Chasing Sunset: US Mid-Am Round of 64 Interrupted by Darkness
To some degree, the 41st U.S. Mid-Amateur Championship has turned into a race against the fading daylight. With Sunday’s storm and the loss of nearly half a day on Monday due to course cleanup, the 25-and-over national championship is now playing catch-up.
On Tuesday, the weather-delayed Round 2 ended at noon CDT at Erin Hills and co-host of Blue Mound Golf & Country Club stroke play, with the cut for the par-144 3-way match play. Two hours later, the first game of the round of 64 began at Erin Hills, while the 17-on-12 playoff for the final spots in the draw began at No. 10 at 1:30 p.m.
Golf was suspended due to darkness at 6:55 p.m. with six players through to the round of 16 and 26 games undecided. Four games have not started, including those featuring co-medalists Jake Shuman of Boston, Mass., and Sam Jones of New Zealand.
The Round of 64 resumes at 7:15 a.m. CDT Wednesday.
But it was a good day for the Paysse family in Wisconsin. Andrew Paysse, of Temple, Texas, the brother-in-law of world No. 1 and 2021-22 PGA Tour Player of the Year Scottie Scheffler, knocked out 2021 U.S. mid-amateur semifinalist Hey, of Charlotte, North Carolina North, 1 spot. About an hour west of Erin Hills, Paysse’s younger brother, William Paysse, won his second college tournament, the rain-shortened Badger Invitational at University Ridge Golf Course in Verona, just outside of Madison. William finished tied for first with a total of 135 under 9 to help Texas A&M, which includes 2022 USA Amateur Champion Sam Bennett, claim the tag team title by 11 strokes over host Wisconsin.
“It’s so cool,” said Paysse, who has his wife on his bag. “Just being at an hour and a half, playing at the same time, it’s pretty crazy. I’m so proud of him… He’s playing really good golf right now. This [championship] is just for fun [for me]. What he does is more important.
Paysse, also a former Texas A&M golfer, thought he might end his match on the par-3 16th when he stuffed his tee shot to give me a reach. But Brown coolly rolled in his birdie putt to hold at 2, and when Paysse carelessly three-shot the No. 17, the game went to the par-5 18th. Paysse’s birdie from 15 feet stopped just inches from the hole and after Brown failed to make his fourth shot from the fringe, it was over.
Thomas McCarthy of New York, NY broke the hearts of Wisconsin golf fans by playing the equivalent of a 1-under-par golf course to defeat the state’s last prospect, Jack Schultz of Milwaukee, 7 and 6. McCarthy took paternity leave from his investment banking job in Manhattan this summer for posting several strong results at Metropolitan Golf Association events. He lost in extra holes to 2021 US Mid-Amateur runner-up Mark Costanza in the Met Amateur Quarter-Finals and he was the Met Stroke Play Championship runner-up called ‘the Ike at Baltusrol Golf Club.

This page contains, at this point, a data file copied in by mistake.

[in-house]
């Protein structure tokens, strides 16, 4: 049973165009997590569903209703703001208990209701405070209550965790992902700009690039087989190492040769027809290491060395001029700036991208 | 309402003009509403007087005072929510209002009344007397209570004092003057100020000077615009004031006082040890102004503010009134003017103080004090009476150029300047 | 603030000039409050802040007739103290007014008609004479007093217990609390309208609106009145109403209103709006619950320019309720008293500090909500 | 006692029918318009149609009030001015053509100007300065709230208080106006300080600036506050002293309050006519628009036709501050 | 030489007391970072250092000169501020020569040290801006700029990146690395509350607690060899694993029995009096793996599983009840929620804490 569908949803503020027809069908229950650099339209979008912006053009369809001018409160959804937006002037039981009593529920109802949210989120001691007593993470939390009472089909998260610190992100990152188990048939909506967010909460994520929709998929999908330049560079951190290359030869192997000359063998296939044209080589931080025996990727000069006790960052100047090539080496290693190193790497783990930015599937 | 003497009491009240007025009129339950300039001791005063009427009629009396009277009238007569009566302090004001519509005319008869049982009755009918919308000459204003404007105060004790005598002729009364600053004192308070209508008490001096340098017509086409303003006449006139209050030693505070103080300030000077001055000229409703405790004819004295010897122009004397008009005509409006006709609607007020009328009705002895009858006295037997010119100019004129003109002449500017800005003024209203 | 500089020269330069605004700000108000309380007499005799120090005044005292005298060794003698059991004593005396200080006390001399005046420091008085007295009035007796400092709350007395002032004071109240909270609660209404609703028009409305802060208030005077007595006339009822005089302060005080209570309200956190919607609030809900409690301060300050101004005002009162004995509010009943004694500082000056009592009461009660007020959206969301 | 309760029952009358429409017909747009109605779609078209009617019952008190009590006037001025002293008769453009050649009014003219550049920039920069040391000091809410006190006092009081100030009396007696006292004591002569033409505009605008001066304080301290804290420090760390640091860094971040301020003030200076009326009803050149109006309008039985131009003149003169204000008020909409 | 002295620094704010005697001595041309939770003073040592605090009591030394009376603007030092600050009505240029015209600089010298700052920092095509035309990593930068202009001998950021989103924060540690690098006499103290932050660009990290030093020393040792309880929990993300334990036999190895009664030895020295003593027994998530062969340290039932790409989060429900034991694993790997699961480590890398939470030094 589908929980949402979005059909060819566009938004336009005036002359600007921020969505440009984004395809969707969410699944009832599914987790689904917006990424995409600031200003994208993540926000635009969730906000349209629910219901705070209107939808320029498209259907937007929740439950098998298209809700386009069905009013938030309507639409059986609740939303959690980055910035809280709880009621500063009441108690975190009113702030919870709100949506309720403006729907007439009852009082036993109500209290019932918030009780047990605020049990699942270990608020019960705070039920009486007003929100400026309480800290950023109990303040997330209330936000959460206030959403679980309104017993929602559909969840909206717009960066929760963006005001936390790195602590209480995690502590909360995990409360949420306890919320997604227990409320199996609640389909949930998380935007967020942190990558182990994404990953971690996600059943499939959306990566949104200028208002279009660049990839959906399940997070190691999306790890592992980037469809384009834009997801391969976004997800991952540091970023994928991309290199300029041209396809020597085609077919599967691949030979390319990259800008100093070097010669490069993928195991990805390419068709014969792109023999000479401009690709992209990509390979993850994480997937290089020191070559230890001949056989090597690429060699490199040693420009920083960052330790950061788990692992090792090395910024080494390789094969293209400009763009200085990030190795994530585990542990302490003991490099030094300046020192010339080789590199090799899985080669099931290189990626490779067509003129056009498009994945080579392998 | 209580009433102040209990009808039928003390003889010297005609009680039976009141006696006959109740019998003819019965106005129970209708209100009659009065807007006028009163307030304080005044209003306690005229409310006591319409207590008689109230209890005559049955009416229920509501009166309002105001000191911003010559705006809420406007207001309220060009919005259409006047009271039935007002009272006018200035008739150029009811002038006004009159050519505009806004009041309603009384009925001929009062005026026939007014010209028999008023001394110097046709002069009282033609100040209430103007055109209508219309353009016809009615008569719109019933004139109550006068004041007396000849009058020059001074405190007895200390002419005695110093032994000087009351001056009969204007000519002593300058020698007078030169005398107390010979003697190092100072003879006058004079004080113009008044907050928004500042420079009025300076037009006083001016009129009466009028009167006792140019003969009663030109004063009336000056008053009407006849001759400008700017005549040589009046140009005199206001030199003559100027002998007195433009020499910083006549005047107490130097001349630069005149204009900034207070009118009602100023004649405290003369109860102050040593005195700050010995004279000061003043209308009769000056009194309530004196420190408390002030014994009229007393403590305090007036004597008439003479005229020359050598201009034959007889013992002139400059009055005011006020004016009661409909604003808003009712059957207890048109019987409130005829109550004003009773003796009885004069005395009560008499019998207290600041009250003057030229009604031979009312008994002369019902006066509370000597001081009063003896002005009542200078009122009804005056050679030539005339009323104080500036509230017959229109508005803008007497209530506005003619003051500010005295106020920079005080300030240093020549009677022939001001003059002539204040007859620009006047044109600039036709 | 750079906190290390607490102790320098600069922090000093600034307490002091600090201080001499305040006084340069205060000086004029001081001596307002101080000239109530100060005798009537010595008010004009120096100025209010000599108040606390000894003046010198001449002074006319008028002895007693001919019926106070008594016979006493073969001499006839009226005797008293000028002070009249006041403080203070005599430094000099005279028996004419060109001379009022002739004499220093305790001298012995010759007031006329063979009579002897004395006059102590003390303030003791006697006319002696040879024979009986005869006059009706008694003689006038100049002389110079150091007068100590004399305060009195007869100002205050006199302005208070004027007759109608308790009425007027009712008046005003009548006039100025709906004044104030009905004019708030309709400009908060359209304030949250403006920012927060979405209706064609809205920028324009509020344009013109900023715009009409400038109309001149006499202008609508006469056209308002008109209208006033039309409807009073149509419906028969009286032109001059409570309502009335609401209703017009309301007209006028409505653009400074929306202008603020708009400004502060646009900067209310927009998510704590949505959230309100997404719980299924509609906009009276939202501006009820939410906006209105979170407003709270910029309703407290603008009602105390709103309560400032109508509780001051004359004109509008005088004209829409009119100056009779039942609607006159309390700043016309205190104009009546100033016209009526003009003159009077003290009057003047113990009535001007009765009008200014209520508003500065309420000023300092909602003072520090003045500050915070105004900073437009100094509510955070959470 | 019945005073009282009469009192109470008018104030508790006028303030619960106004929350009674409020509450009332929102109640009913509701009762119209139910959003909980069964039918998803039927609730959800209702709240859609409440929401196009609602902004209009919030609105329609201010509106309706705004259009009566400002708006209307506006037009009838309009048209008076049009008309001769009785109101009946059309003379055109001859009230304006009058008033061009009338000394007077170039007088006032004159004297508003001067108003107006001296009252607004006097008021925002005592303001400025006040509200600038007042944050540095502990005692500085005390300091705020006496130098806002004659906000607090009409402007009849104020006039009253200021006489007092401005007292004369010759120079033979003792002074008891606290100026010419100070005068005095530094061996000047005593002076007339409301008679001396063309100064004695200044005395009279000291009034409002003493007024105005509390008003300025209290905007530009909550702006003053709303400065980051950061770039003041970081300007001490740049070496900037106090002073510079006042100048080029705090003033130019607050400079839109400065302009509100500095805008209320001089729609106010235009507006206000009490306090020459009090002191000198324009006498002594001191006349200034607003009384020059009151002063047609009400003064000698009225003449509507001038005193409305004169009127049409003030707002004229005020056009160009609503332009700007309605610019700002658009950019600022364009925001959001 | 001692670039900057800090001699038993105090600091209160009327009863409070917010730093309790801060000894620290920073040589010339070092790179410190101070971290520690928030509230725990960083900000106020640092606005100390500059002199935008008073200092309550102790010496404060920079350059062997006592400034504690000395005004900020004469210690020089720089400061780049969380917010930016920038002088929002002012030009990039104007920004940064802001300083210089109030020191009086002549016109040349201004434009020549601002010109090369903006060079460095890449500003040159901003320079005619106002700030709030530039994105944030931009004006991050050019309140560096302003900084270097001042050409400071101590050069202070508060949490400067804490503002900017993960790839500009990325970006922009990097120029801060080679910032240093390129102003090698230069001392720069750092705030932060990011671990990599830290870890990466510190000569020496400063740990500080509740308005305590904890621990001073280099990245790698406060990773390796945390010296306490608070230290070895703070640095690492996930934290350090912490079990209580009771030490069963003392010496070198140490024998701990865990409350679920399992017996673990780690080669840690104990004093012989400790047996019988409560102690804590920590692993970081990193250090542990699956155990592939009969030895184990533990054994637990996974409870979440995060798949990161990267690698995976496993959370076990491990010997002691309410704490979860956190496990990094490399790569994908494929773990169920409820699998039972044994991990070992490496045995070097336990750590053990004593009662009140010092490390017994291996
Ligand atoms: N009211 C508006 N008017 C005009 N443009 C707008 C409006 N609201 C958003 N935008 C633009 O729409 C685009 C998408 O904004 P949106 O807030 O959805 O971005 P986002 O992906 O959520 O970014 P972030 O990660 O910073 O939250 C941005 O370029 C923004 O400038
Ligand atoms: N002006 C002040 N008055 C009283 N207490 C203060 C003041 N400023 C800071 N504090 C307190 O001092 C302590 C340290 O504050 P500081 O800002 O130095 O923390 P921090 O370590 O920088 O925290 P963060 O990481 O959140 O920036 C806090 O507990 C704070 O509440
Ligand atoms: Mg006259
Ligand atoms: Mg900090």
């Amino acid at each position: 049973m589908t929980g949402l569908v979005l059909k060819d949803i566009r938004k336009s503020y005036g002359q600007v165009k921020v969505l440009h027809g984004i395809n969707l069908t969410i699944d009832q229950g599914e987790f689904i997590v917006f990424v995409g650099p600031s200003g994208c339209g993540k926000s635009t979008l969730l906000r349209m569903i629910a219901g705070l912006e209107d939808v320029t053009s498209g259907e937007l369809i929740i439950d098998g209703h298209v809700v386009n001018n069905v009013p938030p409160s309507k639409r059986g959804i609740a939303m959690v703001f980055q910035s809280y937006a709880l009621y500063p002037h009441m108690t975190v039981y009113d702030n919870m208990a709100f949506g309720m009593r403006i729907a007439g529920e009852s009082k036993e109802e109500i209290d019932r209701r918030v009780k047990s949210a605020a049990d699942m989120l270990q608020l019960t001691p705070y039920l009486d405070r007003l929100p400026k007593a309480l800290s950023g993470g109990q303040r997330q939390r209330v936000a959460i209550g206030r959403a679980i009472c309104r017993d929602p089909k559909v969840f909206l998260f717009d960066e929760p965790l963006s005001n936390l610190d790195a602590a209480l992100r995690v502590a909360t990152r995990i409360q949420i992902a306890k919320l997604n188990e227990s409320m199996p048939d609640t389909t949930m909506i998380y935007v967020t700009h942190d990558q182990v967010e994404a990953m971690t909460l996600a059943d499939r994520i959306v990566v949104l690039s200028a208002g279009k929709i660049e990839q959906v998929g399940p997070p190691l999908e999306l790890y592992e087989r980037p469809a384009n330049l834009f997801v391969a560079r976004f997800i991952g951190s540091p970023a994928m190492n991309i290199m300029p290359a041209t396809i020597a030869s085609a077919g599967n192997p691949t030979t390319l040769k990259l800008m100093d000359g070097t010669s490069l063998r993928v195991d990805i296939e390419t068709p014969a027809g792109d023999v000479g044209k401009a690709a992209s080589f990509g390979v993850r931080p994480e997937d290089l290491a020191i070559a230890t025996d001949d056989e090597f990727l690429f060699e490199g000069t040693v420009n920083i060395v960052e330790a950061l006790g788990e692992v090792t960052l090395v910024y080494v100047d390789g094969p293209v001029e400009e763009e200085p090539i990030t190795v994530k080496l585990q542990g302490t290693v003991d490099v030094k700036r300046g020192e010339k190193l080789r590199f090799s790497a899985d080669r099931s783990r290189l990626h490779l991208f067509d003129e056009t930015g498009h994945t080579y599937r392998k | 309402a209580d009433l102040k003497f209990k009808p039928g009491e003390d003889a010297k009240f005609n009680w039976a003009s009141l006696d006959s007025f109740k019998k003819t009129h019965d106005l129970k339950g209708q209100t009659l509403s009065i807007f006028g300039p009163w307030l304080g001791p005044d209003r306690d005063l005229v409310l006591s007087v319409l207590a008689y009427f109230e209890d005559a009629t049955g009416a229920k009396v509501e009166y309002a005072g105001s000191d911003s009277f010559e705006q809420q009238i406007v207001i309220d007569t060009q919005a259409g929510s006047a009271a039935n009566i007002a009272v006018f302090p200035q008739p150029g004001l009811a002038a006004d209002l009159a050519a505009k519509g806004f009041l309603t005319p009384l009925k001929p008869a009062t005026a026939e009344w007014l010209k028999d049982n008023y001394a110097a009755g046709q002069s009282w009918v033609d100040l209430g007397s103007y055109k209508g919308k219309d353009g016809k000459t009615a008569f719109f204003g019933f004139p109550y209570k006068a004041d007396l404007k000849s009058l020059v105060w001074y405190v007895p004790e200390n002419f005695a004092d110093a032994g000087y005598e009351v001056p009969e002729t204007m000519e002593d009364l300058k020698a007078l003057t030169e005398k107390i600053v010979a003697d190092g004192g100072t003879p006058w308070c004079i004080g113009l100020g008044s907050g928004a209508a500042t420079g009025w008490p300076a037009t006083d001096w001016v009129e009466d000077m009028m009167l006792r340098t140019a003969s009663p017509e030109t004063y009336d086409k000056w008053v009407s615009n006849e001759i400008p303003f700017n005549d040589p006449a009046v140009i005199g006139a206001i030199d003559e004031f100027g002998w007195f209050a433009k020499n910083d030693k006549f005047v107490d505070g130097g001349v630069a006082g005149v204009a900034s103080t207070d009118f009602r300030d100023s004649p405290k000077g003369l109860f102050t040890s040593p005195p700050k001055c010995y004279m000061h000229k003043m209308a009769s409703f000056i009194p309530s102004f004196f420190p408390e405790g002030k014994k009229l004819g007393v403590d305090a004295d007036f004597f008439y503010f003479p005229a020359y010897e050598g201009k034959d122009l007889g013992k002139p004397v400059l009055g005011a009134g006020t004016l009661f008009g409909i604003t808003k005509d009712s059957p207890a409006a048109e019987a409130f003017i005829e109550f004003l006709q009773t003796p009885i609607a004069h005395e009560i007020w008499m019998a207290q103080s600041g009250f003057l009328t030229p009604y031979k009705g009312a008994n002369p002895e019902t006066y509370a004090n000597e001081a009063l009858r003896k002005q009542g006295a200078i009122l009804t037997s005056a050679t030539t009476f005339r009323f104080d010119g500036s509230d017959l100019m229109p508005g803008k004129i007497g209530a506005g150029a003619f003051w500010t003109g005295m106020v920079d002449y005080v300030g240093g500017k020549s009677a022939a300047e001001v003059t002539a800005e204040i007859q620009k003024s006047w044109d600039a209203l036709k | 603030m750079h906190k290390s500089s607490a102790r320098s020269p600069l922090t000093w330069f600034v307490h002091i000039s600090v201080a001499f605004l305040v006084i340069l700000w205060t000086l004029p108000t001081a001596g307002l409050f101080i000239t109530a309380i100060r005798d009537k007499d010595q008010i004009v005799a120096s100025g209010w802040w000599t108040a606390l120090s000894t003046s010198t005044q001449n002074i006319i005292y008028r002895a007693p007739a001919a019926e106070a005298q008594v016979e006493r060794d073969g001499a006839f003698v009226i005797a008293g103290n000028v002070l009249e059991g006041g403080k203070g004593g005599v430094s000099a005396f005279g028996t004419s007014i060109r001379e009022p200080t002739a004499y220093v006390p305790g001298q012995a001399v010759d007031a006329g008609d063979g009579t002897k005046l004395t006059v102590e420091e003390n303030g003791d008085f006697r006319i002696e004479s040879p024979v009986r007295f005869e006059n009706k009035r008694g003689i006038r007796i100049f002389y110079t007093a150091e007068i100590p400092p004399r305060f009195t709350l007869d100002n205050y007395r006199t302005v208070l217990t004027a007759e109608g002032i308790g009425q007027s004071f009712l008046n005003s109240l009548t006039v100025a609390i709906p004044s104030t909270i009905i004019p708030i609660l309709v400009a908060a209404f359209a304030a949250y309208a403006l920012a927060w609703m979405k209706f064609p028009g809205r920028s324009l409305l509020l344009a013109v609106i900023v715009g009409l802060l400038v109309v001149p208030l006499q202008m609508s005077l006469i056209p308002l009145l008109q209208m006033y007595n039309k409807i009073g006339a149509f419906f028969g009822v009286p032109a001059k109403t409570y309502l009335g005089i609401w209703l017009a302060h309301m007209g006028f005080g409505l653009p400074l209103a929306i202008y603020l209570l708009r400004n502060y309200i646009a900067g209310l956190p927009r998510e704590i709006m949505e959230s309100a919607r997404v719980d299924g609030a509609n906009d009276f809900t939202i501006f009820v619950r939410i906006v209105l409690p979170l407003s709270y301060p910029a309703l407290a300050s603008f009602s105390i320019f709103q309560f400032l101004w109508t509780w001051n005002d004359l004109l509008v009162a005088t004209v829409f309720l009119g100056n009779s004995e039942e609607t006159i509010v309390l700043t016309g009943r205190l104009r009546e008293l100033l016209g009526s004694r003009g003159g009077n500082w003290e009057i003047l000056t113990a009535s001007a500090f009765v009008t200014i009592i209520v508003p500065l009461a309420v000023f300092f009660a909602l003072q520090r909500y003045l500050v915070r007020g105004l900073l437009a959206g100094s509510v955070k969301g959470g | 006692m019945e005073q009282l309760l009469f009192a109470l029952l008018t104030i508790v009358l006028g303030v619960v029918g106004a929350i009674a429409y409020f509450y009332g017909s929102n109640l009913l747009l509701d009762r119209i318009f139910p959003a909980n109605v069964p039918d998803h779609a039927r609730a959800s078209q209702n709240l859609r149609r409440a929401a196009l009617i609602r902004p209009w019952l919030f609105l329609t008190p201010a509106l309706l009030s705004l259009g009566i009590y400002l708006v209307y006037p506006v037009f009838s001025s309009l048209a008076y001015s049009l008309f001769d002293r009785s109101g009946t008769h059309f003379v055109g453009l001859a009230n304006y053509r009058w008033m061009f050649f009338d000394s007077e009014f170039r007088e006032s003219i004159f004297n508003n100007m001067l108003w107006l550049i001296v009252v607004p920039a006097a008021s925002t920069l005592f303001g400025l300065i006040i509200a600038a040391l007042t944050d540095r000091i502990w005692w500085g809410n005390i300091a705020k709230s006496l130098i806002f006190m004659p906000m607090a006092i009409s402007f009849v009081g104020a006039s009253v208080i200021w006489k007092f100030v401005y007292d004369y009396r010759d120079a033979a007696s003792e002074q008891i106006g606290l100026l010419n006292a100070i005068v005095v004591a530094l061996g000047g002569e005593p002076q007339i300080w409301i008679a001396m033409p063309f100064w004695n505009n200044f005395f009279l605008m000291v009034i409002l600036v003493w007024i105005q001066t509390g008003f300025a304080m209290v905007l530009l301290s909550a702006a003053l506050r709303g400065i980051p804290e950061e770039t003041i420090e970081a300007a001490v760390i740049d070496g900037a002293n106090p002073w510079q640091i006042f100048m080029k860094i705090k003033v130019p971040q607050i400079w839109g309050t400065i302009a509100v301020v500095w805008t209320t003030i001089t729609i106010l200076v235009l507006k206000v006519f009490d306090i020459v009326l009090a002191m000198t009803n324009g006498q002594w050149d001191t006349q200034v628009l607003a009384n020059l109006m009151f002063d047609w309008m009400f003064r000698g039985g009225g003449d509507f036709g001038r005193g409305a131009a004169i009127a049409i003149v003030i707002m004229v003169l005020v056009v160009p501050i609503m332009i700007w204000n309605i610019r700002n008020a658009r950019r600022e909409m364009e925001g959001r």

A member of the Seth Raynor-designed Essex County Country Club in West Orange, NJ, McCarthy felt at home at Blue Mound during stroke play, where he posted a 4-under 66 to help him enter the draw coin toss after a 75 in Erin Hills.
Recent Arizona State graduate James Leow of Singapore beat John Humpries of Woodworth, Louisiana by the same margin. Leow, 25, started his college career late as he served nearly two years in the military, which is compulsory for all men in Singapore. He didn’t come to Tempe until he was 21, and he missed his junior season at ASU due to labrum surgery.
None of the competitors who completed Round 2 of stroke play on Tuesday could match the 7-under-134 totals posted Monday by co-medalists Jones and Shuman.
They were one stroke ahead of Dalton Melnyk, of Atlanta, Georgia, who hit a par 70 at Blue Mound on Tuesday to earn the No. 3 seed. Andrew Bailey, of Cleveland, Ohio, and Hugh Foley, from the Republic of Ireland, were two back. Bailey shot a 4-under 66 at Blue Mound.
First-round leader and defending champion Stewart Hagestad of Newport Beach, Calif., shot a 4-for-75 at Erin Hills to finish at 2-under 139 and is the No. 14 seed.
Round of 16 matches are scheduled to start at 11 a.m. CDT, with the round of 16 and quarterfinals scheduled for Thursday. The semi-finals and the first 18 holes of the 36-hole championship match are scheduled for Friday, with the second 18 of the final being played on Saturday morning.
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ABOUT American mid-amateur
The American Mid-Amateur originated in 1981 for the amateur golfer 25 years of age or older, with the goal of providing a formal national championship for the post-college player. 264 players start the championship with two part-sroke qualifying rounds that take place over two courses, after which the lowest 64 players (with a playoff if necessary to get the exact number) advance to single-elimination match play.
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